Maintaining CSS files is sometimes a tedious and difficult task, especially when you didn't take care of the inner organization of your style sheets. There are a few tips and gotchas for doing this that I'd like to summarize below.
Use comment blocks
Comment blocks use CSS comments to break down a style sheet in several different parts. Generally speaking, these parts are grouped together by their internal function within a CSS file. For example, CSS classes go in a distinct group, general HTML element in another one and so on. Here's an example:
/* @group HTML elements */ ... /* @end */ /* @group CSS classes */ ... /* @end */
As you can see, each group is marked up by a starting at-tag (
@group), followed by a short description and then closed by another at-tag (
@end). These tags serve as internal flags for a quick text search in your CSS editor.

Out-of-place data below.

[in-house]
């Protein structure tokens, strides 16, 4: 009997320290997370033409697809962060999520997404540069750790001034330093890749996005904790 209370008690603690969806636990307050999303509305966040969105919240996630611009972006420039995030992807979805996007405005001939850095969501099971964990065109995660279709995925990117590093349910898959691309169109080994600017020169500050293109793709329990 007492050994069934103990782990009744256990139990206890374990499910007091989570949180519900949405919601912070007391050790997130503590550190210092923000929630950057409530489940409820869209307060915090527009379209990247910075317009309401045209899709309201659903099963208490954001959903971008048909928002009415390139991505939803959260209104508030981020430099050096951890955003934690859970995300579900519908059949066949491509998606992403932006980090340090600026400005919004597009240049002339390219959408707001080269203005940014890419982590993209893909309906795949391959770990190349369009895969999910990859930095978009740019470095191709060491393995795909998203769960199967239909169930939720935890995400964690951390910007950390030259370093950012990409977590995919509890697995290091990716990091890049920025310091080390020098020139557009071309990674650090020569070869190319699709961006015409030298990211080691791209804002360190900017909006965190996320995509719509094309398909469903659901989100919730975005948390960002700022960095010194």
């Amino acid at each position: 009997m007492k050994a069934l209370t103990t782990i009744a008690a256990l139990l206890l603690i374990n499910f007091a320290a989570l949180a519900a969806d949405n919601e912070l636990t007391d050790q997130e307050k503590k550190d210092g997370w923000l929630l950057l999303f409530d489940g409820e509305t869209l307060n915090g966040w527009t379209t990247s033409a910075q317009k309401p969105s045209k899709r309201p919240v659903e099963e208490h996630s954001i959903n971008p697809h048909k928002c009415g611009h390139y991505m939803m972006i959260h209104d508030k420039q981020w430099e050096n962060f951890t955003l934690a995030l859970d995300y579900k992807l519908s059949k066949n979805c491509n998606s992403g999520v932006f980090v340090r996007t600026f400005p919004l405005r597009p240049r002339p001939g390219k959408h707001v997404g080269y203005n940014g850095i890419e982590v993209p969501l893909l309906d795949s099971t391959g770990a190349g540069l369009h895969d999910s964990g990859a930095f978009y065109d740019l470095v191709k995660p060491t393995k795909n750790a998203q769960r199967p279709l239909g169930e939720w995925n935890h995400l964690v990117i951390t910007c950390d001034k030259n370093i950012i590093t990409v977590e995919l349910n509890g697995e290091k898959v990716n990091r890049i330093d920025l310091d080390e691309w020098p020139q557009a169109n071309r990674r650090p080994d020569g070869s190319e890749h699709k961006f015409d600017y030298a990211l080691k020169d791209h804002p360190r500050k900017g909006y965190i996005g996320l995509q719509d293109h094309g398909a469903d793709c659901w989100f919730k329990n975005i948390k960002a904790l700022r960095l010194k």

Do not use @import
Imported style sheets have two major disadvantages:
- they're difficult to manage from the point of view of cascade and specificity
- they slow down your site performance by forcing browsers to perform multiple GET requests at once.
It's always useful to put some metadata information at the very beginning of your CSS files, especially when you're working in a development team where other developers may have to use your style sheets. A good example of such metadata are the initial comments put by every Wordpress theme inside the main CSS file.
If you're going to use CSS hacks, just write down a brief explanation on the line (or lines) where you use such hacks. This is always a good coding practice, because when you look through your CSS after a while, you need to understand clearly what you wrote before. This is particularly useful when you're dealing with large CSS files.